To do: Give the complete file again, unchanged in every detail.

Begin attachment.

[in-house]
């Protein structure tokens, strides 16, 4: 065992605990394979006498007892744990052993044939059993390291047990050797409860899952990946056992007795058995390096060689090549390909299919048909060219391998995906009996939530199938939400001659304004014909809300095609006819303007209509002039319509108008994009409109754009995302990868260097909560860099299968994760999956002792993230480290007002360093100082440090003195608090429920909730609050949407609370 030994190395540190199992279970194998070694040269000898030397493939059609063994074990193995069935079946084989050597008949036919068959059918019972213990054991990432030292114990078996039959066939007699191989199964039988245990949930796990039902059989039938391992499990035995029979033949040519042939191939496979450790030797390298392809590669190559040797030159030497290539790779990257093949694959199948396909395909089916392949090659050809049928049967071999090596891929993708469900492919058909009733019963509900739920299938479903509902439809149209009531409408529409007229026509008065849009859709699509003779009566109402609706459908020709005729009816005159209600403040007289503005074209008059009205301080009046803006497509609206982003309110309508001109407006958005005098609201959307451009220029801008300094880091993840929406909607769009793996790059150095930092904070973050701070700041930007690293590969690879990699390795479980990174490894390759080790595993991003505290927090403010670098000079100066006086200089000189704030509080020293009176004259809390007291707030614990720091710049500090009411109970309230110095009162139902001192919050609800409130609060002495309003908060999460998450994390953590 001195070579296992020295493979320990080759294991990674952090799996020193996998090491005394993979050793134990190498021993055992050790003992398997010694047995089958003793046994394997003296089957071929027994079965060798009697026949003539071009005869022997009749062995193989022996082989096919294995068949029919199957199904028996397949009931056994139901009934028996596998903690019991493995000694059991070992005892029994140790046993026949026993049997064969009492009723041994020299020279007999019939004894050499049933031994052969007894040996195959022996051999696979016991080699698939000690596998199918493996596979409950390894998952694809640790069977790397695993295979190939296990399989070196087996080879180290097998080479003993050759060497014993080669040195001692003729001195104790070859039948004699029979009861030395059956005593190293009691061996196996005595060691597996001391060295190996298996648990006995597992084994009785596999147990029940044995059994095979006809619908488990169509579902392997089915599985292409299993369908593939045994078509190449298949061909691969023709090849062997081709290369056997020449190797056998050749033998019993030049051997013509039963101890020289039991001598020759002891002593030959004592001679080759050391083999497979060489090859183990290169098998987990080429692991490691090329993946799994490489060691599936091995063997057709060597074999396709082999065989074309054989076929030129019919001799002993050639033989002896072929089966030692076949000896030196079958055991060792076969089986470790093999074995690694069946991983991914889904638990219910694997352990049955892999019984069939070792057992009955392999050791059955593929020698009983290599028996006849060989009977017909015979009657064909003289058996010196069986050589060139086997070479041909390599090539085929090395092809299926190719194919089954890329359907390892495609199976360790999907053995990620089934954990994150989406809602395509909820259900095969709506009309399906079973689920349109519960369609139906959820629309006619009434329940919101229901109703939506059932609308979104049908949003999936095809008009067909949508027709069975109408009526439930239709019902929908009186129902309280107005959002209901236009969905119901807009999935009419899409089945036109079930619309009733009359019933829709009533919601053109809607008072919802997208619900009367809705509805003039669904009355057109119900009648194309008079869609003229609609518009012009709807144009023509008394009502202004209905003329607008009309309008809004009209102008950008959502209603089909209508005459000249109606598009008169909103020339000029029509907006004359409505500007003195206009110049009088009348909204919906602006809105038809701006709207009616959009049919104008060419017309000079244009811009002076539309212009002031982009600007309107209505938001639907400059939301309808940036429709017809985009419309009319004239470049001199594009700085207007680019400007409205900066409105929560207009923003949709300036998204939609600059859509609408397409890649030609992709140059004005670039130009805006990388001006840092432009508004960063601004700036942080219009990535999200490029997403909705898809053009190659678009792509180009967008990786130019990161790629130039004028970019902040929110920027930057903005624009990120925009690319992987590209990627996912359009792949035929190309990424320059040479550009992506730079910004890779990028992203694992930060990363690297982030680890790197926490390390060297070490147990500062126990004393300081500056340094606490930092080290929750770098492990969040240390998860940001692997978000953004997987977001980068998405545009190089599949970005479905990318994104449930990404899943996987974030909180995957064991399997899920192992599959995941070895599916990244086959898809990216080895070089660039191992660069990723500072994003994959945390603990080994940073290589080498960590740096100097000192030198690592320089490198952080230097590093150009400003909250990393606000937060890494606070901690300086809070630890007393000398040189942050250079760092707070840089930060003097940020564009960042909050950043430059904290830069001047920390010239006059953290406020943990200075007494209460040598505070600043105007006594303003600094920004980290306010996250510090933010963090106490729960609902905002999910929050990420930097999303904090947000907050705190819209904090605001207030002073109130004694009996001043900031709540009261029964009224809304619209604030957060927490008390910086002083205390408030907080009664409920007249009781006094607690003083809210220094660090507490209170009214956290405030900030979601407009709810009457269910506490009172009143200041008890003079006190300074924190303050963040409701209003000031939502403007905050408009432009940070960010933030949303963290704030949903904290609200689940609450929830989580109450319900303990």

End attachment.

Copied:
[in-house]
């Protein structure tokens, strides 16, 4: 065992605990394979006498007892744990052993044939059993390291047990050797409860899952990946056992007795058995390096060689090549390909299919048909060219391998995906009996939530199938939400001659304004014909809300095609006819303007209509002039319509108008994009409109754009995302990868260097909560860099299968994760999956002792993230480290007002360093100082440090003195608090429920909730609050949407609370 030994190395540190199992279970194998070694040269000898030397493939059609063994074990193995069935079946084989050597008949036919068959059918019972213990054991990432030292114990078996039959066939007699191989199964039988245990949930796990039902059989039938391992499990035995029979033949040519042939191939496979450790030797390298392809590669190559040797030159030497290539790779990257093949694959199948396909395909089916392949090659050809049928049967071999090596891929993708469900492919058909009733019963509900739920299938479903509902439809149209009531409408529409007229026509008065849009859709699509003779009566109402609706459908020709005729009816005159209600403040007289503005074209008059009205301080009046803006497509609206982003309110309508001109407006958005005098609201959307451009220029801008300094880091993840929406909607769009793996790059150095930092904070973050701070700041930007690293590969690879990699390795479980990174490894390759080790595993991003505290927090403010670098000079100066006086200089000189704030509080020293009176004259809390007291707030614990720091710049500090009411109970309230110095009162139902001192919050609800409130609060002495309003908060999460998450994390953590 001195070579296992020295493979320990080759294991990674952090799996020193996998090491005394993979050793134990190498021993055992050790003992398997010694047995089958003793046994394997003296089957071929027994079965060798009697026949003539071009005869022997009749062995193989022996082989096919294995068949029919199957199904028996397949009931056994139901009934028996596998903690019991493995000694059991070992005892029994140790046993026949026993049997064969009492009723041994020299020279007999019939004894050499049933031994052969007894040996195959022996051999696979016991080699698939000690596998199918493996596979409950390894998952694809640790069977790397695993295979190939296990399989070196087996080879180290097998080479003993050759060497014993080669040195001692003729001195104790070859039948004699029979009861030395059956005593190293009691061996196996005595060691597996001391060295190996298996648990006995597992084994009785596999147990029940044995059994095979006809619908488990169509579902392997089915599985292409299993369908593939045994078509190449298949061909691969023709090849062997081709290369056997020449190797056998050749033998019993030049051997013509039963101890020289039991001598020759002891002593030959004592001679080759050391083999497979060489090859183990290169098998987990080429692991490691090329993946799994490489060691599936091995063997057709060597074999396709082999065989074309054989076929030129019919001799002993050639033989002896072929089966030692076949000896030196079958055991060792076969089986470790093999074995690694069946991983991914889904638990219910694997352990049955892999019984069939070792057992009955392999050791059955593929020698009983290599028996006849060989009977017909015979009657064909003289058996010196069986050589060139086997070479041909390599090539085929090395092809299926190719194919089954890329359907390892495609199976360790999907053995990620089934954990994150989406809602395509909820259900095969709506009309399906079973689920349109519960369609139906959820629309006619009434329940919101229901109703939506059932609308979104049908949003999936095809008009067909949508027709069975109408009526439930239709019902929908009186129902309280107005959002209901236009969905119901807009999935009419899409089945036109079930619309009733009359019933829709009533919601053109809607008072919802997208619900009367809705509805003039669904009355057109119900009648194309008079869609003229609609518009012009709807144009023509008394009502202004209905003329607008009309309008809004009209102008950008959502209603089909209508005459000249109606598009008169909103020339000029029509907006004359409505500007003195206009110049009088009348909204919906602006809105038809701006709207009616959009049919104008060419017309000079244009811009002076539309212009002031982009600007309107209505938001639907400059939301309808940036429709017809985009419309009319004239470049001199594009700085207007680019400007409205900066409105929560207009923003949709300036998204939609600059859509609408397409890649030609992709140059004005670039130009805006990388001006840092432009508004960063601004700036942080219009990535999200490029997403909705898809053009190659678009792509180009967008990786130019990161790629130039004028970019902040929110920027930057903005624009990120925009690319992987590209990627996912359009792949035929190309990424320059040479550009992506730079910004890779990028992203694992930060990363690297982030680890790197926490390390060297070490147990500062126990004393300081500056340094606490930092080290929750770098492990969040240390998860940001692997978000953004997987977001980068998405545009190089599949970005479905990318994104449930990404899943996987974030909180995957064991399997899920192992599959995941070895599916990244086959898809990216080895070089660039191992660069990723500072994003994959945390603990080994940073290589080498960590740096100097000192030198690592320089490198952080230097590093150009400003909250990393606000937060890494606070901690300086809070630890007393000398040189942050250079760092707070840089930060003097940020564009960042909050950043430059904290830069001047920390010239006059953290406020943990200075007494209460040598505070600043105007006594303003600094920004980290306010996250510090933010963090106490729960609902905002999910929050990420930097999303904090947000907050705190819209904090605001207030002073109130004694009996001043900031709540009261029964009224809304619209604030957060927490008390910086002083205390408030907080009664409920007249009781006094607690003083809210220094660090507490209170009214956290405030900030979601407009709810009457269910506490009172009143200041008890003079006190300074924190303050963040409701209003000031939502403007905050408009432009940070960010933030949303963290704030949903904290609200689940609450929830989580109450319900303990």